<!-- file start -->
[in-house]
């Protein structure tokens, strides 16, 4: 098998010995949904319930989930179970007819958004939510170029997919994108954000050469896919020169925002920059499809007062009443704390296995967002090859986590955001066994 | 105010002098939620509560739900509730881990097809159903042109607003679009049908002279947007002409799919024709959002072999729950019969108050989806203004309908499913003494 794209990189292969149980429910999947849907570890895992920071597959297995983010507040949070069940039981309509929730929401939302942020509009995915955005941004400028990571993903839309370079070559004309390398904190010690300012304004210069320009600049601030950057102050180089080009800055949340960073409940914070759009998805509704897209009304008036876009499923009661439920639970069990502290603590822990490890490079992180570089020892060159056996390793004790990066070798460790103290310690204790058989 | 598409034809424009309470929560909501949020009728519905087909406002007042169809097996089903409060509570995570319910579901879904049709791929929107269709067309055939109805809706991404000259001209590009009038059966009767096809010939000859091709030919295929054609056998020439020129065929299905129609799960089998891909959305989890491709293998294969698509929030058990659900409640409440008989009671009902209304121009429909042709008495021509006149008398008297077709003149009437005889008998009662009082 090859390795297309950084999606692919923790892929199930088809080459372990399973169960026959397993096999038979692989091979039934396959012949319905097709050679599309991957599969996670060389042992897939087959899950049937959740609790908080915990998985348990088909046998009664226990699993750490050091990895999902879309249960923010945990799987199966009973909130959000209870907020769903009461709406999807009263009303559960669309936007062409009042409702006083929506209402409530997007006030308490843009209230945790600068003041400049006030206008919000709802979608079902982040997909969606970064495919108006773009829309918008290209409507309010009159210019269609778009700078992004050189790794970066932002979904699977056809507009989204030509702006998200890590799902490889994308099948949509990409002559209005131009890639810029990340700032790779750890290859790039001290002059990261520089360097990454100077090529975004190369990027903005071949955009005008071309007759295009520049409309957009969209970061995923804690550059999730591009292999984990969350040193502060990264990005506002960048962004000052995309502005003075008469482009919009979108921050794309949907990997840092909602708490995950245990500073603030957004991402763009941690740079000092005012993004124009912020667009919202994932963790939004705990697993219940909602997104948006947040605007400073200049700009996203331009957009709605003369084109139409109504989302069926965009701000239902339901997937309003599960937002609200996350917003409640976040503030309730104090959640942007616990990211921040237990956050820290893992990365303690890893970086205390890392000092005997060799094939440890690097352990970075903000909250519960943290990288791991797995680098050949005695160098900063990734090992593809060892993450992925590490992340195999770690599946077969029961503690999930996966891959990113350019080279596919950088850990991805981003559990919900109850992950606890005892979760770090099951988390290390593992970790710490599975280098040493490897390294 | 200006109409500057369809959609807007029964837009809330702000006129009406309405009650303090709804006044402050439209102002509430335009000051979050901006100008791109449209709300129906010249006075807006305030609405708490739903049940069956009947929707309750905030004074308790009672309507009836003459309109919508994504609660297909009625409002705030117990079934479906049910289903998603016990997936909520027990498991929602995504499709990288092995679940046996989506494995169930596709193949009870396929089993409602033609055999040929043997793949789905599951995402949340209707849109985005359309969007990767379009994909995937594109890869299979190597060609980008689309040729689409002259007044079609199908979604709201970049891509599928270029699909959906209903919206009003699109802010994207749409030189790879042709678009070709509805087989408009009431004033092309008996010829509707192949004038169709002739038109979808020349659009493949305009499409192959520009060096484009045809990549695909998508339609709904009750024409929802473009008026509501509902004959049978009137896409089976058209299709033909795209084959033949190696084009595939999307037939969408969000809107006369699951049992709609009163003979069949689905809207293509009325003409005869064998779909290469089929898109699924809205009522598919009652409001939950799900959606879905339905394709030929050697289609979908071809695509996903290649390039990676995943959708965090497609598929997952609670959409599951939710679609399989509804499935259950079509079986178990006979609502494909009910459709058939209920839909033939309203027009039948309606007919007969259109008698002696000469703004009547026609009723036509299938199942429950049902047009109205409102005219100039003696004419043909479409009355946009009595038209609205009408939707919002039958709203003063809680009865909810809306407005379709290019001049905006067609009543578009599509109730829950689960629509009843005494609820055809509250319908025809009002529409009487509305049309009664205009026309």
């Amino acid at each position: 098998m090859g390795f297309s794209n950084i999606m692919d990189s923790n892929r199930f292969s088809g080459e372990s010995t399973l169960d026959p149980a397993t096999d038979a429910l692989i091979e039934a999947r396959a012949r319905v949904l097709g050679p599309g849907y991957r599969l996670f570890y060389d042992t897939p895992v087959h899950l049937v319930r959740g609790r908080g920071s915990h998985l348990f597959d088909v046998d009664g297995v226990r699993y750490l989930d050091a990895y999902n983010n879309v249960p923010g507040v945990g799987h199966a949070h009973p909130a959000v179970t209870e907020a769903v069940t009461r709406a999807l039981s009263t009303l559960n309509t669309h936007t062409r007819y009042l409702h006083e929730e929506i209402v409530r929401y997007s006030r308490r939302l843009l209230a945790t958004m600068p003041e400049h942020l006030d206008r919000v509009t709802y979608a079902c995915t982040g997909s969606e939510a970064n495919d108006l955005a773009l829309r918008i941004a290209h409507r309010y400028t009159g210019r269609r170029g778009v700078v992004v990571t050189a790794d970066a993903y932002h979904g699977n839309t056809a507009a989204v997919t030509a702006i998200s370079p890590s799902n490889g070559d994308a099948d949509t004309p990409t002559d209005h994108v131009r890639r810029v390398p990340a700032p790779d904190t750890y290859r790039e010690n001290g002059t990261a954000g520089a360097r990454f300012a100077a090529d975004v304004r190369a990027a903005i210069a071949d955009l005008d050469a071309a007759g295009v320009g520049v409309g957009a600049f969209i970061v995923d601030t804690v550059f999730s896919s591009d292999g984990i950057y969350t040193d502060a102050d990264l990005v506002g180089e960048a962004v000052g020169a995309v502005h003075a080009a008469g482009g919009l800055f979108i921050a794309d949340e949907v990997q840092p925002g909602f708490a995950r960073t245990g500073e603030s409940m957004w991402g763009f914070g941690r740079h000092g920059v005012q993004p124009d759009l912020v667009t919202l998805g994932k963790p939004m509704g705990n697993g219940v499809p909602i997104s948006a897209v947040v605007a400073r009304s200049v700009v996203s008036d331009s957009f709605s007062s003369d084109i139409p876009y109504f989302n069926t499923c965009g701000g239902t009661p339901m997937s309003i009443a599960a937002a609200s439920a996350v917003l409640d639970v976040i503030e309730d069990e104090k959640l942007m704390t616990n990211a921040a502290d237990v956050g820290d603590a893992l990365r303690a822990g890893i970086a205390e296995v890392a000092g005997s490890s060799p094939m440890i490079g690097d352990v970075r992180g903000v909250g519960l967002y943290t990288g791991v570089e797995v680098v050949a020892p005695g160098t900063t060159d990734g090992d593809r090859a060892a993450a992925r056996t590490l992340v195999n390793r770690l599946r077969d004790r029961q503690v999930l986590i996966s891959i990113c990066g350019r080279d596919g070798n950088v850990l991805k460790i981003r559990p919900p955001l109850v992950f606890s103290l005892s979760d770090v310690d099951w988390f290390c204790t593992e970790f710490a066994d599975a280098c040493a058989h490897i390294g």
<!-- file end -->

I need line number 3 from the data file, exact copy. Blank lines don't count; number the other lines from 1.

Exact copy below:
């Amino acid at each position: 098998m090859g390795f297309s794209n950084i999606m692919d990189s923790n892929r199930f292969s088809g080459e372990s010995t399973l169960d026959p149980a397993t096999d038979a429910l692989i091979e039934a999947r396959a012949r319905v949904l097709g050679p599309g849907y991957r599969l996670f570890y060389d042992t897939p895992v087959h899950l049937v319930r959740g609790r908080g920071s915990h998985l348990f597959d088909v046998d009664g297995v226990r699993y750490l989930d050091a990895y999902n983010n879309v249960p923010g507040v945990g799987h199966a949070h009973p909130a959000v179970t209870e907020a769903v069940t009461r709406a999807l039981s009263t009303l559960n309509t669309h936007t062409r007819y009042l409702h006083e929730e929506i209402v409530r929401y997007s006030r308490r939302l843009l209230a945790t958004m600068p003041e400049h942020l006030d206008r919000v509009t709802y979608a079902c995915t982040g997909s969606e939510a970064n495919d108006l955005a773009l829309r918008i941004a290209h409507r309010y400028t009159g210019r269609r170029g778009v700078v992004v990571t050189a790794d970066a993903y932002h979904g699977n839309t056809a507009a989204v997919t030509a702006i998200s370079p890590s799902n490889g070559d994308a099948d949509t004309p990409t002559d209005h994108v131009r890639r810029v390398p990340a700032p790779d904190t750890y290859r790039e010690n001290g002059t990261a954000g520089a360097r990454f300012a100077a090529d975004v304004r190369a990027a903005i210069a071949d955009l005008d050469a071309a007759g295009v320009g520049v409309g957009a600049f969209i970061v995923d601030t804690v550059f999730s896919s591009d292999g984990i950057y969350t040193d502060a102050d990264l990005v506002g180089e960048a962004v000052g020169a995309v502005h003075a080009a008469g482009g919009l800055f979108i921050a794309d949340e949907v990997q840092p925002g909602f708490a995950r960073t245990g500073e603030s409940m957004w991402g763009f914070g941690r740079h000092g920059v005012q993004p124009d759009l912020v667009t919202l998805g994932k963790p939004m509704g705990n697993g219940v499809p909602i997104s948006a897209v947040v605007a400073r009304s200049v700009v996203s008036d331009s957009f709605s007062s003369d084109i139409p876009y109504f989302n069926t499923c965009g701000g239902t009661p339901m997937s309003i009443a599960a937002a609200s439920a996350v917003l409640d639970v976040i503030e309730d069990e104090k959640l942007m704390t616990n990211a921040a502290d237990v956050g820290d603590a893992l990365r303690a822990g890893i970086a205390e296995v890392a000092g005997s490890s060799p094939m440890i490079g690097d352990v970075r992180g903000v909250g519960l967002y943290t990288g791991v570089e797995v680098v050949a020892p005695g160098t900063t060159d990734g090992d593809r090859a060892a993450a992925r056996t590490l992340v195999n390793r770690l599946r077969d004790r029961q503690v999930l986590i996966s891959i990113c990066g350019r080279d596919g070798n950088v850990l991805k460790i981003r559990p919900p955001l109850v992950f606890s103290l005892s979760d770090v310690d099951w988390f290390c204790t593992e970790f710490a066994d599975a280098c040493a058989h490897i390294g």